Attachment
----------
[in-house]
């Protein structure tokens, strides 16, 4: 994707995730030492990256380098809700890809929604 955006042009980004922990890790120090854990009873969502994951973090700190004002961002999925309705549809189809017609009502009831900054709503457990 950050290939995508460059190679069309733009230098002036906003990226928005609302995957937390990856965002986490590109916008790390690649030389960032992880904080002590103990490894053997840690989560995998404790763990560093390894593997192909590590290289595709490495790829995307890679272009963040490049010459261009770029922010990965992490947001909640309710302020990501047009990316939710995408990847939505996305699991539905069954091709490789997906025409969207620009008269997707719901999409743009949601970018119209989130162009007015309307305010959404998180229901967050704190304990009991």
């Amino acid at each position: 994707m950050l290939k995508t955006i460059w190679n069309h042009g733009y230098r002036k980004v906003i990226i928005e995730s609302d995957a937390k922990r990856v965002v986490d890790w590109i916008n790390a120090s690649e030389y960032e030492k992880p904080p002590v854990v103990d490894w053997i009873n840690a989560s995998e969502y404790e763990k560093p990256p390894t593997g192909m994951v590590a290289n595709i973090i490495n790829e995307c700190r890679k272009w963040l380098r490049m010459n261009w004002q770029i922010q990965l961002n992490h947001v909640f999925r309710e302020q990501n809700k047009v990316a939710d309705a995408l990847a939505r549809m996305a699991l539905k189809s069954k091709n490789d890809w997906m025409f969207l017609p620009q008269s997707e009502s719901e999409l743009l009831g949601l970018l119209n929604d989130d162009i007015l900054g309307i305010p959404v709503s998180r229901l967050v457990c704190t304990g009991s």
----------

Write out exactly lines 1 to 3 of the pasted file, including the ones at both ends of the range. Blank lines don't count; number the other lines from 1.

[in-house]
């Protein structure tokens, strides 16, 4: 994707995730030492990256380098809700890809929604 955006042009980004922990890790120090854990009873969502994951973090700190004002961002999925309705549809189809017609009502009831900054709503457990 950050290939995508460059190679069309733009230098002036906003990226928005609302995957937390990856965002986490590109916008790390690649030389960032992880904080002590103990490894053997840690989560995998404790763990560093390894593997192909590590290289595709490495790829995307890679272009963040490049010459261009770029922010990965992490947001909640309710302020990501047009990316939710995408990847939505996305699991539905069954091709490789997906025409969207620009008269997707719901999409743009949601970018119209989130162009007015309307305010959404998180229901967050704190304990009991």
């Amino acid at each position: 994707m950050l290939k995508t955006i460059w190679n069309h042009g733009y230098r002036k980004v906003i990226i928005e995730s609302d995957a937390k922990r990856v965002v986490d890790w590109i916008n790390a120090s690649e030389y960032e030492k992880p904080p002590v854990v103990d490894w053997i009873n840690a989560s995998e969502y404790e763990k560093p990256p390894t593997g192909m994951v590590a290289n595709i973090i490495n790829e995307c700190r890679k272009w963040l380098r490049m010459n261009w004002q770029i922010q990965l961002n992490h947001v909640f999925r309710e302020q990501n809700k047009v990316a939710d309705a995408l990847a939505r549809m996305a699991l539905k189809s069954k091709n490789d890809w997906m025409f969207l017609p620009q008269s997707e009502s719901e999409l743009l009831g949601l970018l119209n929604d989130d162009i007015l900054g309307i305010p959404v709503s998180r229901l967050v457990c704190t304990g009991s």